vertebrates have four clusters of Hox genes (HoxA, HoxB, HoxC, and HoxD). A variety of expression and mutation studies indicate that posterior members of the HoxA and HoxD clusters play an important role in vertebrate limb development. In humans, mutations in HOXD13 have been associated with type II syndactyly or synpolydactyly, and, in HOXA13, with hand-foot-genital syndrome. We have investigated two unrelated children with a previously unreported pattern of severe developmental defects on the anterior-posterior (a-p) limb axis and in the genitalia, consisting of a single bone in the zeugopod, either monodactyly or oligodactyly in the autopod of all four limbs, and penoscrotal hypoplasia. Both children are heterozygous for a deletion that eliminates at least eight (HOXD3-HOXD13) of the nine genes in the HOXD cluster. We propose that the patients' phenotypes are due in part to haploinsufficiency for HOXD-cluster genes. This hypothesis is supported by the expression patterns of these genes in early vertebrate embryos. However, the involvement of additional genes in the region could explain the discordance, in severity, between these human phenotypes and the milder, non-polarized phenotypes present in mice hemizygous for HoxD cluster genes. These cases represent the first reported examples of deficiencies for an entire Hox cluster in vertebrates and suggest that the diploid dose of human HOXD genes is crucial for normal growth and patterning of the limbs along the anterior-posterior axis.
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ranking = 0.037893686175466
keywords = defect
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6/293. Metaphyseal anadysplasia in two sisters.

    Metaphyseal anadysplasia is a rare form of metaphyseal chondrodysplasia with well-defined radiological abnormalities. The prognosis is good as the natural course results in regression of the lesions with normal stature in adulthood. The few reported cases, exclusively in male children, indicated possible X-linked recessive transmission. The documentation of two affected sisters suggests genetic heterogeneity or another mode of inheritance.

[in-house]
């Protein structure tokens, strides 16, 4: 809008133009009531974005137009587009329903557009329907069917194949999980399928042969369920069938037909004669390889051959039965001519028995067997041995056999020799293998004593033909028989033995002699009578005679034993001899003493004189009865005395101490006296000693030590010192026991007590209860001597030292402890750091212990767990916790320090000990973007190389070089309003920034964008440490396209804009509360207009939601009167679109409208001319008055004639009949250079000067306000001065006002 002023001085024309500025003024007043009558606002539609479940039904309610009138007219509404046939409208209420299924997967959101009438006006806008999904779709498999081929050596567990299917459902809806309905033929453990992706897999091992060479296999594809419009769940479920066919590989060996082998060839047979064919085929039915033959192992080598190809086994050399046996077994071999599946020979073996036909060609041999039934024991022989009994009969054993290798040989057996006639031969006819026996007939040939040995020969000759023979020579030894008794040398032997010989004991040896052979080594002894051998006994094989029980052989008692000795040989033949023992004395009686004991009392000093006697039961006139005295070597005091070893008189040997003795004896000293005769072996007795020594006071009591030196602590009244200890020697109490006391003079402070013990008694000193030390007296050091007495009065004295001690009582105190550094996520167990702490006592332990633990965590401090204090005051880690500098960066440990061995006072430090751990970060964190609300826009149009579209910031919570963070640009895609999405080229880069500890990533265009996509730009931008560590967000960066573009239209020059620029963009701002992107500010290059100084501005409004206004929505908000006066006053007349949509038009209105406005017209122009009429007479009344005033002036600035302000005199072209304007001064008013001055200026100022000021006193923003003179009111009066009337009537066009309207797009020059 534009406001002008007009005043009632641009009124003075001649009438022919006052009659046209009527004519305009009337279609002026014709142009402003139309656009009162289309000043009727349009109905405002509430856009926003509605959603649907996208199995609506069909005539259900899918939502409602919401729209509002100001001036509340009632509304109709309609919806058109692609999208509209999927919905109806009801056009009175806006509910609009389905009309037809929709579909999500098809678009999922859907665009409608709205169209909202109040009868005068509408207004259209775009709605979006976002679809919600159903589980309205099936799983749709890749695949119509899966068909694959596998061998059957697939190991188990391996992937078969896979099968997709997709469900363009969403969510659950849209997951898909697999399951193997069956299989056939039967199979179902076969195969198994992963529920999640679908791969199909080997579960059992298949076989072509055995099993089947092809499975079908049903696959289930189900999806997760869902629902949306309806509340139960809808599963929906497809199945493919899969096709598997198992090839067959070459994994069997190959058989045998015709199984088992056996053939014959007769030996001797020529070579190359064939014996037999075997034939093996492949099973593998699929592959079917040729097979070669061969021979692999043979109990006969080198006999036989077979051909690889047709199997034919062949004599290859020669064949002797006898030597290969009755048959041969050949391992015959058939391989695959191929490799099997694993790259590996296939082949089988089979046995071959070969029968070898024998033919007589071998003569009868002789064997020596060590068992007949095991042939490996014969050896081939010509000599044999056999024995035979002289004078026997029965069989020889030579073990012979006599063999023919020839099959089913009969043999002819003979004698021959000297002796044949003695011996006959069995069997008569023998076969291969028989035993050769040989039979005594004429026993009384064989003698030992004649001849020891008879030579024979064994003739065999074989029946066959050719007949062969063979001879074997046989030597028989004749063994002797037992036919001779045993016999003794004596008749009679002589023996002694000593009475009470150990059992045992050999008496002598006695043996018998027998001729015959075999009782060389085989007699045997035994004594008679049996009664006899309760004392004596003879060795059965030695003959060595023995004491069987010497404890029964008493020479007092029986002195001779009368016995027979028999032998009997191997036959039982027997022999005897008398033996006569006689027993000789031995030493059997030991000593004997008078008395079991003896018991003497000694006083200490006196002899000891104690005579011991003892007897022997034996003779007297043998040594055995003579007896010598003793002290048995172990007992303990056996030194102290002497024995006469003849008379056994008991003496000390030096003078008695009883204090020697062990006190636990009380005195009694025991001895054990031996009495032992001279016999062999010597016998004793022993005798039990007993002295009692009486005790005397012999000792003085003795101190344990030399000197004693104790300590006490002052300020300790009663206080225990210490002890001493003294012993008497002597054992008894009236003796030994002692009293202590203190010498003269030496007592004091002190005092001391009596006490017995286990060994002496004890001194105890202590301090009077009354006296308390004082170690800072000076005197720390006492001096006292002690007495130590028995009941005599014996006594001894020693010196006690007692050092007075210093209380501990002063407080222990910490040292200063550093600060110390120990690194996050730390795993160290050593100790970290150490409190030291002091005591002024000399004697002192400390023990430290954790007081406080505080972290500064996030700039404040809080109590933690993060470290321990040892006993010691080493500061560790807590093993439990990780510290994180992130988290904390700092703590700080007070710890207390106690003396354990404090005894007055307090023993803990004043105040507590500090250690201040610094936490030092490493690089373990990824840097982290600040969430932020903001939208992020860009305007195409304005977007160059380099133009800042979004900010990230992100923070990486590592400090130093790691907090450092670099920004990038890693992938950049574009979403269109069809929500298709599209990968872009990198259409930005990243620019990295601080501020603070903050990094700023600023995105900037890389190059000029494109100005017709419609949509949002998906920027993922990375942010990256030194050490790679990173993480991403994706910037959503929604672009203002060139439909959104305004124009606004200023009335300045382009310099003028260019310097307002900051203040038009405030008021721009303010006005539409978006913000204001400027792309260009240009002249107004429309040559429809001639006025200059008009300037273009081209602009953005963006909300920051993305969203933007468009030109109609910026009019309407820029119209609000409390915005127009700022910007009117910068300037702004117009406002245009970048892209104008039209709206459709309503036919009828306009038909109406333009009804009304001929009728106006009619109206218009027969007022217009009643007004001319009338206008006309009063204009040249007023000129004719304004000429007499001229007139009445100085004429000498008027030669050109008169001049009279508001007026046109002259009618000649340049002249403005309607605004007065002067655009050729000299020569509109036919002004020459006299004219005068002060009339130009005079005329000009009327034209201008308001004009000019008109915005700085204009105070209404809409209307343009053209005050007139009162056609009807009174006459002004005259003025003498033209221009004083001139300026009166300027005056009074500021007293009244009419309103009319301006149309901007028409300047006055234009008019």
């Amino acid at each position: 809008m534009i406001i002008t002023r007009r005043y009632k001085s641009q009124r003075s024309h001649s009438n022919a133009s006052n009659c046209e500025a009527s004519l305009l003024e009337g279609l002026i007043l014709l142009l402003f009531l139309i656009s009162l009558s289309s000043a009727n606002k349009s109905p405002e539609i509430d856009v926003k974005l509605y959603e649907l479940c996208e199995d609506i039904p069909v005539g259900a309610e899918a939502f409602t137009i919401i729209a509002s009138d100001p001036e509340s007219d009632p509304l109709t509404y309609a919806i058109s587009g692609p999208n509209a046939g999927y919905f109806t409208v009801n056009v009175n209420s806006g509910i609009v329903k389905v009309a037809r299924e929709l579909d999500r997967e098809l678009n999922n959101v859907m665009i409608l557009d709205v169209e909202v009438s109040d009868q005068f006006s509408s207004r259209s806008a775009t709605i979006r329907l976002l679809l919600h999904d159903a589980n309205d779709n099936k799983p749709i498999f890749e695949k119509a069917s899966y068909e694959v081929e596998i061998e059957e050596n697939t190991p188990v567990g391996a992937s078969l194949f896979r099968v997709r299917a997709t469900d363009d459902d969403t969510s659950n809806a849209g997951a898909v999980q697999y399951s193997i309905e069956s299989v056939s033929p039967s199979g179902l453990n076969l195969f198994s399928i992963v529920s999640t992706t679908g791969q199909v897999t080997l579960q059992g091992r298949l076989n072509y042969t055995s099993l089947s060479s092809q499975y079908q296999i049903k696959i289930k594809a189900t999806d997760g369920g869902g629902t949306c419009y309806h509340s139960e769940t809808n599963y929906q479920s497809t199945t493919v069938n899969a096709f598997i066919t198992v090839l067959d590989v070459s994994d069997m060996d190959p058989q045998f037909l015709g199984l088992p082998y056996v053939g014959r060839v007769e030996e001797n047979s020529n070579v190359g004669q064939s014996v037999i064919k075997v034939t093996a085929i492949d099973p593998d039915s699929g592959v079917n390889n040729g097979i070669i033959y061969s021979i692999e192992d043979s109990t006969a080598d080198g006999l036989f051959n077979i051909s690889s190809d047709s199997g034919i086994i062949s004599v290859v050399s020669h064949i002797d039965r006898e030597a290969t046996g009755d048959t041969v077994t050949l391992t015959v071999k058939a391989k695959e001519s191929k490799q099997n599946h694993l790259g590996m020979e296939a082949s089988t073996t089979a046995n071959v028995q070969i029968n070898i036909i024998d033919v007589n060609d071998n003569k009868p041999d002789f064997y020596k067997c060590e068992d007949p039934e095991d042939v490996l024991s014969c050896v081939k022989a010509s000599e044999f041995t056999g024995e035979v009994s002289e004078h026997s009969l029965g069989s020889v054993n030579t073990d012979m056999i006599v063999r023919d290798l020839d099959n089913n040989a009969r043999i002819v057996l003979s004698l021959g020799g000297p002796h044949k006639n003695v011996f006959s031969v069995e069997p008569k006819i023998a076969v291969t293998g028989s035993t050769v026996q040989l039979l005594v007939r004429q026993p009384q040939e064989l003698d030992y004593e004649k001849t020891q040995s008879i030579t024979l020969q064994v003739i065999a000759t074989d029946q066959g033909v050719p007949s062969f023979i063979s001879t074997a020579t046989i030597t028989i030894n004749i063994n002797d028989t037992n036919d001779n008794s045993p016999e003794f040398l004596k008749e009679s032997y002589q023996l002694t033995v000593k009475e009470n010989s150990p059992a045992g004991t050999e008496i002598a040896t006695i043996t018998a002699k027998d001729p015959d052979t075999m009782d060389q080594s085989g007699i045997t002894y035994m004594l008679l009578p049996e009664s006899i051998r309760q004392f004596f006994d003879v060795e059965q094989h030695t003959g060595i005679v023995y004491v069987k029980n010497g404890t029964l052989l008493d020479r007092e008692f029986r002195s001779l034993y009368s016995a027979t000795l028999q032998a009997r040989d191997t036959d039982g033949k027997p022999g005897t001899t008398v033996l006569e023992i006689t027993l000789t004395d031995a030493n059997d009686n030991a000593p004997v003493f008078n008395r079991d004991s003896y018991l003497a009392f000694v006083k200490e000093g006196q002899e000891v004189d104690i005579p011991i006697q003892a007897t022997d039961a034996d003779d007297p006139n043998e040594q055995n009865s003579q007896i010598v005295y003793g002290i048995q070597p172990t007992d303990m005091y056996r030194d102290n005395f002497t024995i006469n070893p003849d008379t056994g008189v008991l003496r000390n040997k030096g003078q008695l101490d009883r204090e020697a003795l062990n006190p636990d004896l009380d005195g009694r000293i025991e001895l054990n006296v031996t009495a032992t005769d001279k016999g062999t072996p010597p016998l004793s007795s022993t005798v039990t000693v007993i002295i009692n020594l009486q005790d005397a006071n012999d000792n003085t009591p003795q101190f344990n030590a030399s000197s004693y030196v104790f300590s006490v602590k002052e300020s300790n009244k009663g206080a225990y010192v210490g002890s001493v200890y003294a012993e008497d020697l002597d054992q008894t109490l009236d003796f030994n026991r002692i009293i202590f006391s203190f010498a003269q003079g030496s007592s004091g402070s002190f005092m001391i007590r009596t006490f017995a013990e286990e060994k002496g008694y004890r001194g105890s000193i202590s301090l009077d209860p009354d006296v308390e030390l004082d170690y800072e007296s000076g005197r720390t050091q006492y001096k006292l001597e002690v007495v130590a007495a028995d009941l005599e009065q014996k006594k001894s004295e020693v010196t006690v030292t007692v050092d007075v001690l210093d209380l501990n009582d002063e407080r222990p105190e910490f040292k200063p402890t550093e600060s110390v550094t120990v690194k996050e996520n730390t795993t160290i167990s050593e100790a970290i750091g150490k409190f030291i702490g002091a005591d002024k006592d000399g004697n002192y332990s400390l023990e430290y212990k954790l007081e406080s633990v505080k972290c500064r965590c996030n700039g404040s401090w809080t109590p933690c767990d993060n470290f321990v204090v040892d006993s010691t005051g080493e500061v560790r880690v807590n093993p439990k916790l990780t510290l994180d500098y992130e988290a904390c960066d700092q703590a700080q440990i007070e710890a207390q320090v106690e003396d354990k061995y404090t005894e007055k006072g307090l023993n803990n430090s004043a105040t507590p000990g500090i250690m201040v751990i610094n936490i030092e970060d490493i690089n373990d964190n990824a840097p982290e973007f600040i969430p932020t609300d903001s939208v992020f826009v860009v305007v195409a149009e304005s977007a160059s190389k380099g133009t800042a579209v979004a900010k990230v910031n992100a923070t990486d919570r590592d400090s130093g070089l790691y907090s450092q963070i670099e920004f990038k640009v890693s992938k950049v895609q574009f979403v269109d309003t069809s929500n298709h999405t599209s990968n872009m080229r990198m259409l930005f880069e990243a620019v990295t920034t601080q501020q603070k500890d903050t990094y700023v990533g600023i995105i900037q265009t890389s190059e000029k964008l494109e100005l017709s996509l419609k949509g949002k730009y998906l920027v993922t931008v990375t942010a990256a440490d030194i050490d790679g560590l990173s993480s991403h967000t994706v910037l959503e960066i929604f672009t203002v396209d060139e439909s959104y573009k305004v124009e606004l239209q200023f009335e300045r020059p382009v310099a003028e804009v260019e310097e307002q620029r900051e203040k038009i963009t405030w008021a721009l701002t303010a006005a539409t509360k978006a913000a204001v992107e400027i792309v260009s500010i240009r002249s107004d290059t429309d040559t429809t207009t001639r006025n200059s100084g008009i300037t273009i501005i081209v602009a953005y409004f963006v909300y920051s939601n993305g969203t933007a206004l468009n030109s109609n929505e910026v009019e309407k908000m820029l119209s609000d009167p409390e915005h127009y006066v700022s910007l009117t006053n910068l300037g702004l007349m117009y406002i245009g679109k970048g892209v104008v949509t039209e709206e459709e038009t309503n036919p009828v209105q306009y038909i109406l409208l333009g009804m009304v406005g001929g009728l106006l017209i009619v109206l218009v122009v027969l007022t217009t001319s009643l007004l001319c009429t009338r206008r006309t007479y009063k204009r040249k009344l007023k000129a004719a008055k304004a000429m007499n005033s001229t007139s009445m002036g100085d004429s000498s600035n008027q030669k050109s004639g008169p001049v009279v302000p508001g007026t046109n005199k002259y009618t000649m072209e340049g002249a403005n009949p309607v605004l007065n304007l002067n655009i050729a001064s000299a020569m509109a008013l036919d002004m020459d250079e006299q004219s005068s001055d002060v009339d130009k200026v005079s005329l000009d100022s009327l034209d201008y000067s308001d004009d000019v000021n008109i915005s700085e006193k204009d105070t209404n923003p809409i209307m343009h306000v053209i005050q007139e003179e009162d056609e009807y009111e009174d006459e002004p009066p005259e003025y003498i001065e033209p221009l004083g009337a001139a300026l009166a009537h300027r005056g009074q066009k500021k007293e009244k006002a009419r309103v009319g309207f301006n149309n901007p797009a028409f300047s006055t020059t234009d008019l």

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ranking = 6
keywords = dysplasia
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7/293. Apparent cyclophosphamide (cytoxan) embryopathy: a distinct phenotype?

    cyclophosphamide (CP) is an alkylating agent widely used in treating cancer and autoimmune disease. CP is classified as a pregnancy risk factor D drug and is teratogenic in animals, but population studies have not conclusively demonstrated teratogenicity in humans. Six isolated reports of prenatally exposed infants with various congenital anomalies exist, but to date no specific phenotype has been delineated. The purpose of this report is to document a new case of in utero CP exposure with multiple congenital anomalies and to establish an apparent CP embryopathy phenotype. The mother had systemic lupus erythematosus and cyclophosphamide exposure in the first trimester. She also took nifedipine, atenolol, clonidine, prednisone, aspirin, and potassium chloride throughout pregnancy. The infant had growth retardation and multiple anomalies including microbrachycephaly, coronal craniosynostosis, hypotelorism, shallow orbits, proptosis, blepharophimosis, small, abnormal ears, unilateral preauricular pit, broad, flat nasal bridge, microstomia, high-arched palate, micrognathia, preaxial upper limb and postaxial lower limb defects consisting of hypoplastic thumbs, and bilateral absence of the 4th and 5th toes. chromosomes were apparently normal. The reported cases of in utero exposure to cyclosposphamide shared the following manifestations with our patient: growth deficiency, developmental delay, craniosynostosis, blepharophimosis, flat nasal bridge, abnormal ears, and distal limb defects including hypoplastic thumbs and oligodactyly. We conclude that (a) cyclophosphamide is a human teratogen, (b) a distinct phenotype exists, and (c) the safety of CP in pregnancy is in serious question.